Talent Doldrums

Talent Doldrums

     The sails hang lifeless on the masts. The sea is still, and the ship is motionless. The sun beats down on the crew as they aimlessly drift in the doldrums, an area of flat seas and even flatter spirits, day after day after day.


     Adrift in the doldrums is a common movie scene in 19th century sailing adventures. In the world of talent reviews, there is a similar dammed spot, dead center in the performance-potential nine-block. Consider the poor souls caught in this no-man land. Not enough potential to lift their career sails to propel them to new roles and adventure, not enough performance to enter the honored territory of master and high performer.


     In my experience, if the total nine block tally holds more than 15 percent of leaders in the middle, or if any one individual remains in the center for more than two years, something is amiss. Well intended yet misguided managers may steer people in the neutral center as a safe harbor, believing they are doing their people and the organization a favor. Yet this is a risky tactic as too many people in the muddled middle block lack the kind of movement necessary for robust talent pipeline building.


     Packing the middle lacks the crisp calls for differential talent investments and accelerated development. Overtime, a jammed up middle weakens the pipeline of “ready now” leaders. For the individual, there is loss of career challenge, development and momentum. For the organization, there is a loss of untapped potential or greater performance.


     Getting an employee out of the talent doldrums starts with reaffirming the collective opinion that this is the right decision. Some talent managers put people there to avoid the give and take of talent calibration meetings, circumventing the unspoken judgment that the performance really isn’t that strong or the growth to bigger roles really isn’t there. In other cases, the talent is nearly abandoned because all the attention is directed to the perimeter of the nine-block, the extremes of performance and potential. To weigh anchor, I find it useful to set the right tone for middle talent by posing engaging questions such as:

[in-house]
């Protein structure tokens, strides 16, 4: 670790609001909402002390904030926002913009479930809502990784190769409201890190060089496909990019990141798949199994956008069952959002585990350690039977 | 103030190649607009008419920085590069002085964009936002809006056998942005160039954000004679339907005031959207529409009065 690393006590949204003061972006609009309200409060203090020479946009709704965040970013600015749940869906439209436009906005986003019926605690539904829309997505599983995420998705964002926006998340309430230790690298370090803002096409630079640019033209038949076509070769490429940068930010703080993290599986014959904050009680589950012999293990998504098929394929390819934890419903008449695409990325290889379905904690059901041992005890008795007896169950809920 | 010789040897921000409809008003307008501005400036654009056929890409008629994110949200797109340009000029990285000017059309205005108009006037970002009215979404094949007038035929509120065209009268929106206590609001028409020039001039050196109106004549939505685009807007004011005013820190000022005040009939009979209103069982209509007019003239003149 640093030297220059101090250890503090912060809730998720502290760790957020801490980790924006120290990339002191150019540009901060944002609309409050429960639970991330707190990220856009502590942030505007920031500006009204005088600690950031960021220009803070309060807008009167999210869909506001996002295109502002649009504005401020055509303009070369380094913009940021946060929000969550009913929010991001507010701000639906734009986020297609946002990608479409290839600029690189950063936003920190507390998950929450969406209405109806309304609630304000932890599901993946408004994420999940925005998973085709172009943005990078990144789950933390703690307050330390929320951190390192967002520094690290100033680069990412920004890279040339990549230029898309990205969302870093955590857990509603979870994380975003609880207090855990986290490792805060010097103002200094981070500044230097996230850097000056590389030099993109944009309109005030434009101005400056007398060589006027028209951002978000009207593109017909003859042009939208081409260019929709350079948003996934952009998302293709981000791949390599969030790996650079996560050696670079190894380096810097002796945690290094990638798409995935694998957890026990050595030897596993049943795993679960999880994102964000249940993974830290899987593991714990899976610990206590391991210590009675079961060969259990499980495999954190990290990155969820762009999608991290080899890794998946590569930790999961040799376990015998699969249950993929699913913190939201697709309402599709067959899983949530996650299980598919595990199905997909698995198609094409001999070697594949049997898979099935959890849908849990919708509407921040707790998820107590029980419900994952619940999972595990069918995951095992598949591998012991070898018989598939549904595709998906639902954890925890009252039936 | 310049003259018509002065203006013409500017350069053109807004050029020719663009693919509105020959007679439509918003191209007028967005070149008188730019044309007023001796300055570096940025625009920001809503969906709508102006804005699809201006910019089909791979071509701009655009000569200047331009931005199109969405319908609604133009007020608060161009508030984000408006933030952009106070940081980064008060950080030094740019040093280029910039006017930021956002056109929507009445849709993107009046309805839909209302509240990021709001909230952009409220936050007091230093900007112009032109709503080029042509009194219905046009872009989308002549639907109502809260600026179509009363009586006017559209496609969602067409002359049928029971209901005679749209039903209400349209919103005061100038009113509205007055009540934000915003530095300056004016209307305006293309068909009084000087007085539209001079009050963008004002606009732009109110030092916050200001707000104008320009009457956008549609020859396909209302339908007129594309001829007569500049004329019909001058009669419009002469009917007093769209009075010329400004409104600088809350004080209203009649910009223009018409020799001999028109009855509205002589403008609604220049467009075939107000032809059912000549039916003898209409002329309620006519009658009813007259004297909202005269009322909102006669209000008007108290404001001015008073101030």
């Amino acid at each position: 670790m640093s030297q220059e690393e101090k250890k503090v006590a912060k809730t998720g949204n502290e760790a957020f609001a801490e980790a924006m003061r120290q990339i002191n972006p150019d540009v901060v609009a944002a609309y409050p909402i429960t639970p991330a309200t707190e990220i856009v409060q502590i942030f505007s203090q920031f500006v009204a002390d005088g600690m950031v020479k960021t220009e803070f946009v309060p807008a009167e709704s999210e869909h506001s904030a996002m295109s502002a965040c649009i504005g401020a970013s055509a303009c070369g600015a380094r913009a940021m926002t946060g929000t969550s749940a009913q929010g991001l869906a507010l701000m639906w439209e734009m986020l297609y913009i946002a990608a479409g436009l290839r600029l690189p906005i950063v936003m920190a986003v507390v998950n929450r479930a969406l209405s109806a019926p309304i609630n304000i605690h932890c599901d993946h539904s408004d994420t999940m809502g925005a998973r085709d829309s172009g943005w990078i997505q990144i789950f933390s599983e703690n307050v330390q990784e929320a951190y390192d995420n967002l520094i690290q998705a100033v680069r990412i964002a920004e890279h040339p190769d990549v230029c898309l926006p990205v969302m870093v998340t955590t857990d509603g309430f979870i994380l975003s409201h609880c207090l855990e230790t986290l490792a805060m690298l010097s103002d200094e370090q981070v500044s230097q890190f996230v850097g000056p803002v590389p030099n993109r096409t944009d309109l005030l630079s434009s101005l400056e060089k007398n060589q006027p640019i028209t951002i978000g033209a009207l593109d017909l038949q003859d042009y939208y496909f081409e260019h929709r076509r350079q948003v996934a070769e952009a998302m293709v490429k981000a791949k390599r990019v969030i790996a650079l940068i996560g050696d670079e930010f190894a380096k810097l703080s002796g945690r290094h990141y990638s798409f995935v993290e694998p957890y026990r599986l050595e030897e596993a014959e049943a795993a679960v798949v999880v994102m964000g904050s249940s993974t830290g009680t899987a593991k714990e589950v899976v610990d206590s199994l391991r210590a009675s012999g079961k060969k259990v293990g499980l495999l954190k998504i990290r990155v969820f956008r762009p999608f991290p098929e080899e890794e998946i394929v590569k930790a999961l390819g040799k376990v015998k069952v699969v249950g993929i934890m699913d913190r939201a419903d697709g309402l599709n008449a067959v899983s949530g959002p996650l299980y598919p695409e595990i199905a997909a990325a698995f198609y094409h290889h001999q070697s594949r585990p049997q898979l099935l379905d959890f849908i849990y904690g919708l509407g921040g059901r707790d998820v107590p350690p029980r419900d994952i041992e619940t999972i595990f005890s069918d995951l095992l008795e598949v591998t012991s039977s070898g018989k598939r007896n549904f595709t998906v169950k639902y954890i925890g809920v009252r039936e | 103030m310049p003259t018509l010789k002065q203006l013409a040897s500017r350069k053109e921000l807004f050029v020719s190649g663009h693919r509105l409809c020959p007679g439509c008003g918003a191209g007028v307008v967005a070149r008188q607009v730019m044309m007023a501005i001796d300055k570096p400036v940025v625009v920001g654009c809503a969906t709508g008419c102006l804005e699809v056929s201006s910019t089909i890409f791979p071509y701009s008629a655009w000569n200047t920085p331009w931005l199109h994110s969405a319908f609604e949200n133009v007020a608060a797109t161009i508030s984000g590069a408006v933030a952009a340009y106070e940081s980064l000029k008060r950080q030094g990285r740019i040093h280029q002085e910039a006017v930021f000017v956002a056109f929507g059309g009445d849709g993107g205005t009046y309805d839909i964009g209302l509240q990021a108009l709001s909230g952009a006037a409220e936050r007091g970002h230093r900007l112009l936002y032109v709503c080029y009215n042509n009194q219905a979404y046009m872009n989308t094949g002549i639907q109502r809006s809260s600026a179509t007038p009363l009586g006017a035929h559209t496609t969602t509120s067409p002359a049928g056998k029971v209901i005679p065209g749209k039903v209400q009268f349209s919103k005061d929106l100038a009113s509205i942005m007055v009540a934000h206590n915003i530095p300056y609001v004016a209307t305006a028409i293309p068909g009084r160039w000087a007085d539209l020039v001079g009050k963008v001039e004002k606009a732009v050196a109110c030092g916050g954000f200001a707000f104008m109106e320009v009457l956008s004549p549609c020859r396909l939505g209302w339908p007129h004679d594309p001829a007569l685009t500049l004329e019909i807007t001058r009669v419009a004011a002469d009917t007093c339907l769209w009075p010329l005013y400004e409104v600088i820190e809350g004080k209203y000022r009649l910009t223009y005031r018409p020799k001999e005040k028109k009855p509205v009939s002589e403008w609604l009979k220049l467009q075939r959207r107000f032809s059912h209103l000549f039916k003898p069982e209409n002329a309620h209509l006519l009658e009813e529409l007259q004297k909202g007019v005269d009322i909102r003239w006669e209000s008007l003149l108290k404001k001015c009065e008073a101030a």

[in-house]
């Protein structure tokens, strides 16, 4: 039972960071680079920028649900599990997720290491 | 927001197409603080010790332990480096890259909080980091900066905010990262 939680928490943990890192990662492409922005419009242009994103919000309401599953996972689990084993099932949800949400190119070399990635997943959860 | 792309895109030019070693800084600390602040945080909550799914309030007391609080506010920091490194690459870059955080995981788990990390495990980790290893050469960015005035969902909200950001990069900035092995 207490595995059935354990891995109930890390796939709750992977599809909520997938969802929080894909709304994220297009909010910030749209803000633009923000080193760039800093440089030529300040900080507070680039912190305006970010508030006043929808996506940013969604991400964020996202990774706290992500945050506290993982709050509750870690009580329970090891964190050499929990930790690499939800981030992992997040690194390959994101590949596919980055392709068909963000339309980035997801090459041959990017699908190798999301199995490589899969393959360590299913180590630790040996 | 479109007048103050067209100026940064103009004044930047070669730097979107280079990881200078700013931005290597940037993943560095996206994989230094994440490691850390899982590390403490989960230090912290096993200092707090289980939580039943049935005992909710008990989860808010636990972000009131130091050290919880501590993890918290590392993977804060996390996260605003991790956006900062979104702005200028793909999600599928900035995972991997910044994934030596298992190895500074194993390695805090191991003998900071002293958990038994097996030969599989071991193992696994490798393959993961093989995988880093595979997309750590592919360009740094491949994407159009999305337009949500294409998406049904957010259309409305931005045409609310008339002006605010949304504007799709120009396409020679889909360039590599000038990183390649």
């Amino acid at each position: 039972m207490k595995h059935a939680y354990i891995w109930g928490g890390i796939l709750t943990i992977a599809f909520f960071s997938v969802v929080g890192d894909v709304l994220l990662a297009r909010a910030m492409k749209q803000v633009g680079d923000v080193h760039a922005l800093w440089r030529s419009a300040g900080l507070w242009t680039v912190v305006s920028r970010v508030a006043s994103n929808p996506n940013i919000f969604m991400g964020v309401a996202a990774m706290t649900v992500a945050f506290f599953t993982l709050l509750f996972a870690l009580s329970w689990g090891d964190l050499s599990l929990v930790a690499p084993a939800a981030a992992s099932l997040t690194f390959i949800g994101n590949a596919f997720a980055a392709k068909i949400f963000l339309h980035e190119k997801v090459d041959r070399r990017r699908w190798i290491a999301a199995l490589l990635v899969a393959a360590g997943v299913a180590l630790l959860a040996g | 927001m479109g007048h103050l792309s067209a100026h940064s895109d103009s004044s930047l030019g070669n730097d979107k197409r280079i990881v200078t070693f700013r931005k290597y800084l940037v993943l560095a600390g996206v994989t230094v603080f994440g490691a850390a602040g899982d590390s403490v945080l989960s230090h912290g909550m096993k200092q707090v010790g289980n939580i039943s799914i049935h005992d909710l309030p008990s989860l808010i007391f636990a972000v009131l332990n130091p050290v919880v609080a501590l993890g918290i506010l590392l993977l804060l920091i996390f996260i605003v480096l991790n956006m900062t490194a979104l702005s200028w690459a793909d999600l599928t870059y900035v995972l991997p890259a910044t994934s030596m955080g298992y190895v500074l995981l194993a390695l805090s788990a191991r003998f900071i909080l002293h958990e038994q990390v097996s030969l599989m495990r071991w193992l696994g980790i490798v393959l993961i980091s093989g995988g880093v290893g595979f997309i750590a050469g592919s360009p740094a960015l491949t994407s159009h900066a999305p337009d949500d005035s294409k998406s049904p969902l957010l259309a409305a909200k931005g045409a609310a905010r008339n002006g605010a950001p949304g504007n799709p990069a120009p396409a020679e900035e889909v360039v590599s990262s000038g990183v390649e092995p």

• This person has been seen as a “middle” for a number of years. What would we want to see to be more confident in their potential for bigger roles or higher levels of contribution?


  • If we were to compare this person to others with higher potential/performance, what would we observe missing?


  • What risks are there in keeping this person in the current role over time given the middle assessment? Would someone else benefit more from being in this role? Would it be better to move the incumbent into another role to see if they would perform differently?


     Even with a good discussion, talent may be moored to the middle due to the lack of management will to act. Follow up actions and momentum after a talent review meeting may not be as strong as the urgency to invest in a flight risk, high potential or leverage a proven master performer for a critical business need. Without affirming the commitment to act, providing adequate support and visible tracking, it’s likely that next year’s review meeting will find talent floating in the middle.


     Once interest has been established to address talent stuck in the middle, many of the development tools we apply to accelerate potential apply. An assignment with stretch and challenge may ignite higher levels of performance and promise. In some cases, I find any resistance from the immediate manager to a reassignment occurs because they don’t want to lose the comfort of owning a steady performer.


     Likewise, the proposed manager may resist given the bland judgment of the employee capabilities to growth. If there is too much discomfort in a stretch move, it may be time to revisit the call. By and large, overcoming the status quo is the mark of good talent management. The remedy may be a new role to test capabilities. In other cases, an investment should be considered to reignite growth. The standard toolkit of task force assignment, executive coaching, internal mentoring or external learning program can create a clear path forward.


     Talent doesn’t want to be stranded in the doldrums and today’s organizations can’t afford to have ships lost at sea. Take action to break the deadlock in the middle.

© Kevin D. Wilde